Two men in Egypt were acquitted on charges relating to female genital mutilation (FGM) on Nov. 27. Since the law banning FGM was amended in 2008, this is the only case of FGM that resulted in trial. The charges stemmed from the death of a 13 year-old girl who died last year of an allergic reaction to penicillin, after her father took her to a local doctor for an FGM procedure. The prosecutor charged the doctor with manslaughter and committing the practice of FGM, and charged the girl's father with endangering her life and forcing her to undergo FGM. While FGM is banned in Egypt, the practice continues due to a lack of prosecutions and investigations, in part due to the belief among local authorities that FGM is a private, family issue. In response to the verdicts, Human Rights Watch (HRW) released a report calling for Egyptian authorities to take clear actions to end the practice of FGM by enforcing the law, prosecuting and investigating those who carry out the procedure, and undertaking measures to increase national awareness of the harms of FGM.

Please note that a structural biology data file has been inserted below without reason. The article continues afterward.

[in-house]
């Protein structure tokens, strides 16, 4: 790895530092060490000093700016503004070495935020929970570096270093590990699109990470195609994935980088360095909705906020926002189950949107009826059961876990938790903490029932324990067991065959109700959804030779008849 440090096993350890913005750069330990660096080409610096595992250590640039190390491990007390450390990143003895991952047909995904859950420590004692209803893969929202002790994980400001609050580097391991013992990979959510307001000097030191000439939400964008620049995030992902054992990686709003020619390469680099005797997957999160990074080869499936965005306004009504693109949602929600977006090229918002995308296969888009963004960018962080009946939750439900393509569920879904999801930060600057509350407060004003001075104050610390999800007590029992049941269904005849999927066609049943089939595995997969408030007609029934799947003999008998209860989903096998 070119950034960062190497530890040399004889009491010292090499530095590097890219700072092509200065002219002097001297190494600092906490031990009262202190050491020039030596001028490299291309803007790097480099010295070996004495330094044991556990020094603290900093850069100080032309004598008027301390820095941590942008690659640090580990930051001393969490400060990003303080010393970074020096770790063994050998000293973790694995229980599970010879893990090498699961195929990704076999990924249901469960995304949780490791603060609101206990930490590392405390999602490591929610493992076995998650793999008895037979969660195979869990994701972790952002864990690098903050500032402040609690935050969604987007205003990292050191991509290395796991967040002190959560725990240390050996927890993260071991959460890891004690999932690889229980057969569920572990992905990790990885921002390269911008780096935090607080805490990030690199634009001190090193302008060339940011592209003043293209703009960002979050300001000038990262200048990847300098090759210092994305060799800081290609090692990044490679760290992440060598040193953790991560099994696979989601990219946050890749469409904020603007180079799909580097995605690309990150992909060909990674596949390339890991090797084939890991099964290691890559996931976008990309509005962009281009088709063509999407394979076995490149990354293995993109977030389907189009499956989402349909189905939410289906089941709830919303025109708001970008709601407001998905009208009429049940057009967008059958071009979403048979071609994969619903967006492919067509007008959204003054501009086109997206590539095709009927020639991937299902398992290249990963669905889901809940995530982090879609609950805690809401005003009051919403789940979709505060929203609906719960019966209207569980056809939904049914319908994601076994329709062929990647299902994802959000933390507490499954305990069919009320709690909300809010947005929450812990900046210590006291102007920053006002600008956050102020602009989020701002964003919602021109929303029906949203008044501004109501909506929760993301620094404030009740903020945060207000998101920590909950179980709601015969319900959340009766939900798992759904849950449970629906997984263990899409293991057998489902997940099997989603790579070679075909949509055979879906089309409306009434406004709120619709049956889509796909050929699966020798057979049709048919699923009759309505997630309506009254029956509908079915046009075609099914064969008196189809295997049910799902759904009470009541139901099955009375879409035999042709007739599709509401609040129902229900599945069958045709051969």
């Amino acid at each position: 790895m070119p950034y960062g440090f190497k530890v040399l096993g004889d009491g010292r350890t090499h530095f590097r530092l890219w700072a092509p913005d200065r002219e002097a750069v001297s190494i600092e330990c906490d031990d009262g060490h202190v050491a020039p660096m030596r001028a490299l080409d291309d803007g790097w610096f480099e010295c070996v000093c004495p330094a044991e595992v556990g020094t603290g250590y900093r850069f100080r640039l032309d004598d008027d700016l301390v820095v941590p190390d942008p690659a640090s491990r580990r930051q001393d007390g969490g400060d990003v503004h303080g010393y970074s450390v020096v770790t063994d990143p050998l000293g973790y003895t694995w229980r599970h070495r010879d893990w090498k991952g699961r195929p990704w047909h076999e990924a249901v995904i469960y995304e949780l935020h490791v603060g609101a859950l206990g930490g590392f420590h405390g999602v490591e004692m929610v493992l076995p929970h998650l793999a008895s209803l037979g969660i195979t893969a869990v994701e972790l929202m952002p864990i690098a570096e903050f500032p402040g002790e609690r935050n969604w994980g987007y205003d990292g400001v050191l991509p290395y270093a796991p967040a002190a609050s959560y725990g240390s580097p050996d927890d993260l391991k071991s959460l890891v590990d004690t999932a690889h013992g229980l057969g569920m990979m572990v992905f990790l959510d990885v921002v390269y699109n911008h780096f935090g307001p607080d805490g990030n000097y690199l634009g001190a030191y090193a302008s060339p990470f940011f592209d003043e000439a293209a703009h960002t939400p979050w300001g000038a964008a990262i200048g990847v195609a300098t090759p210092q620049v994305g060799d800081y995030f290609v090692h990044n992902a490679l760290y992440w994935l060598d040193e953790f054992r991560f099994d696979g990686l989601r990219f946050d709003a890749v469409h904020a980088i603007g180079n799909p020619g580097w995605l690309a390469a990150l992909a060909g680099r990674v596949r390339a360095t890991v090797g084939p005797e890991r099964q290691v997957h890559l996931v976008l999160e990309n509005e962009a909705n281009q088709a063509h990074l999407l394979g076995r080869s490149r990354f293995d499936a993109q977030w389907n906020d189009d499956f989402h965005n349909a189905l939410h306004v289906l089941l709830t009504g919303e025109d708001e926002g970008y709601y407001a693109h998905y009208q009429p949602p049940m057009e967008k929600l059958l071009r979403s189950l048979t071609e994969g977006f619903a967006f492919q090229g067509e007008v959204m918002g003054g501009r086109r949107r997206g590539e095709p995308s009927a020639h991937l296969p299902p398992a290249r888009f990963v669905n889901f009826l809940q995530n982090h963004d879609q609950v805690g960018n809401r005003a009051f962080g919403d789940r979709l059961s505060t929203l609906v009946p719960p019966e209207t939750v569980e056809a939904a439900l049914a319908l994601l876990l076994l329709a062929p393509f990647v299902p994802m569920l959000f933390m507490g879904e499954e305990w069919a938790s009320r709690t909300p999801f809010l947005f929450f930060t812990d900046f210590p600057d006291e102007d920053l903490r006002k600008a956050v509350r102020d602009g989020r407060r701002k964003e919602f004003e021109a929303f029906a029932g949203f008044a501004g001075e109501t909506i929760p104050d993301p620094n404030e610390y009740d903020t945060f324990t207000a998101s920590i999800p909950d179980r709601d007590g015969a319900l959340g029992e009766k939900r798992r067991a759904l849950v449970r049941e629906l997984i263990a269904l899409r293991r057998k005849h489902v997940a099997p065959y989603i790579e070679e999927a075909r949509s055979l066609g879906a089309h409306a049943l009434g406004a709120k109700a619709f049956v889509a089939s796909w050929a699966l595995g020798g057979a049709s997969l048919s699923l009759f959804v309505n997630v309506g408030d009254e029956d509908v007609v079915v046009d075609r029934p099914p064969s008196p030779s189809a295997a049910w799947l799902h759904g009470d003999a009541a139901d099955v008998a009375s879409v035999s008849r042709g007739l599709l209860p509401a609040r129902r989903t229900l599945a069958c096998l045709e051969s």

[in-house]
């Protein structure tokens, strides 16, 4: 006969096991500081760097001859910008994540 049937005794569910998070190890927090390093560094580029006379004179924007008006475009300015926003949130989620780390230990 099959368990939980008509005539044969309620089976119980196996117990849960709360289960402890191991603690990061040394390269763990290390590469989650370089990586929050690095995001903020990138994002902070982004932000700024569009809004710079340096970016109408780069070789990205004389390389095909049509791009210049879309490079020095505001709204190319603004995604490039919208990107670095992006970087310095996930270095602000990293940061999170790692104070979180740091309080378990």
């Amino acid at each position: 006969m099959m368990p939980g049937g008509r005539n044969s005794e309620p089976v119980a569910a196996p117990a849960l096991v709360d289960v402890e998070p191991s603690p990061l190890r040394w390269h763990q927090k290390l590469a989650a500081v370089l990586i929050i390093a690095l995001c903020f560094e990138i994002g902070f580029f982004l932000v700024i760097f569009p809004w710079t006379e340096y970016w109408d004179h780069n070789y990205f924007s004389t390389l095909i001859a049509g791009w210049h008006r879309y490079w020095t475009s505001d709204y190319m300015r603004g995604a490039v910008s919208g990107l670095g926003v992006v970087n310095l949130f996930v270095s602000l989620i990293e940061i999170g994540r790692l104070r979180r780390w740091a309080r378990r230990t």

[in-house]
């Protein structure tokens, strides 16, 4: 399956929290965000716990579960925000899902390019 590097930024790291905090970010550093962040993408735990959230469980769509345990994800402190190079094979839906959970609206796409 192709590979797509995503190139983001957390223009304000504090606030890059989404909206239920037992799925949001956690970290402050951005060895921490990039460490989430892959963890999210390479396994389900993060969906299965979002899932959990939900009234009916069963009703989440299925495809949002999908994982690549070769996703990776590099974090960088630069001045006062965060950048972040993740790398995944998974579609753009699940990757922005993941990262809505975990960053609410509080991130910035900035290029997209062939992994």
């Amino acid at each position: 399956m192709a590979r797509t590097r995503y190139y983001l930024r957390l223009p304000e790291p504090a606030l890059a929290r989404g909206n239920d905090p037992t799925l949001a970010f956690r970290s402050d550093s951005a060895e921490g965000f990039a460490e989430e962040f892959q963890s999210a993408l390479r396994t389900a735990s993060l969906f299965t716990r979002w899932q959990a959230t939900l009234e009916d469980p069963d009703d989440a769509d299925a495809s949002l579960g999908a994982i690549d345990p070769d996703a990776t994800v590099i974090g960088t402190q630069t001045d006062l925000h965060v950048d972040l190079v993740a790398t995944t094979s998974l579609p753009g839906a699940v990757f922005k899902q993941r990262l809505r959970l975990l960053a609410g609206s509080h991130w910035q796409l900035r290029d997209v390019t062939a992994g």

FGM is a widespread practice, despite the international community's call to end the practice. The UN has consistently campaigned for an end to FGM, labeling the practice gender-based discrimination, torture, an affront to human dignity and an irreparable, irreversible abuse of the human rights of women and girls. UK Prime Minister David Cameron in July announced plans to enact new laws that will protect girls from the practice. In July 2013, noting the continued pervasiveness of FGM, UNICEF reported a world-wide decline in the practice due to multiple campaigns intended to educate parents on the emotional and physical health risks associated with the procedure and its aftermath. Uganda joined the movement against FGM in 2009 by outlawing it, although it is still commonly practiced there. The majority of FGM procedures occur in Egypt, Ethiopia, Kenya, Nigeria, Somalia and Sudan.
From Jurist, Nov. 27. Used with permission.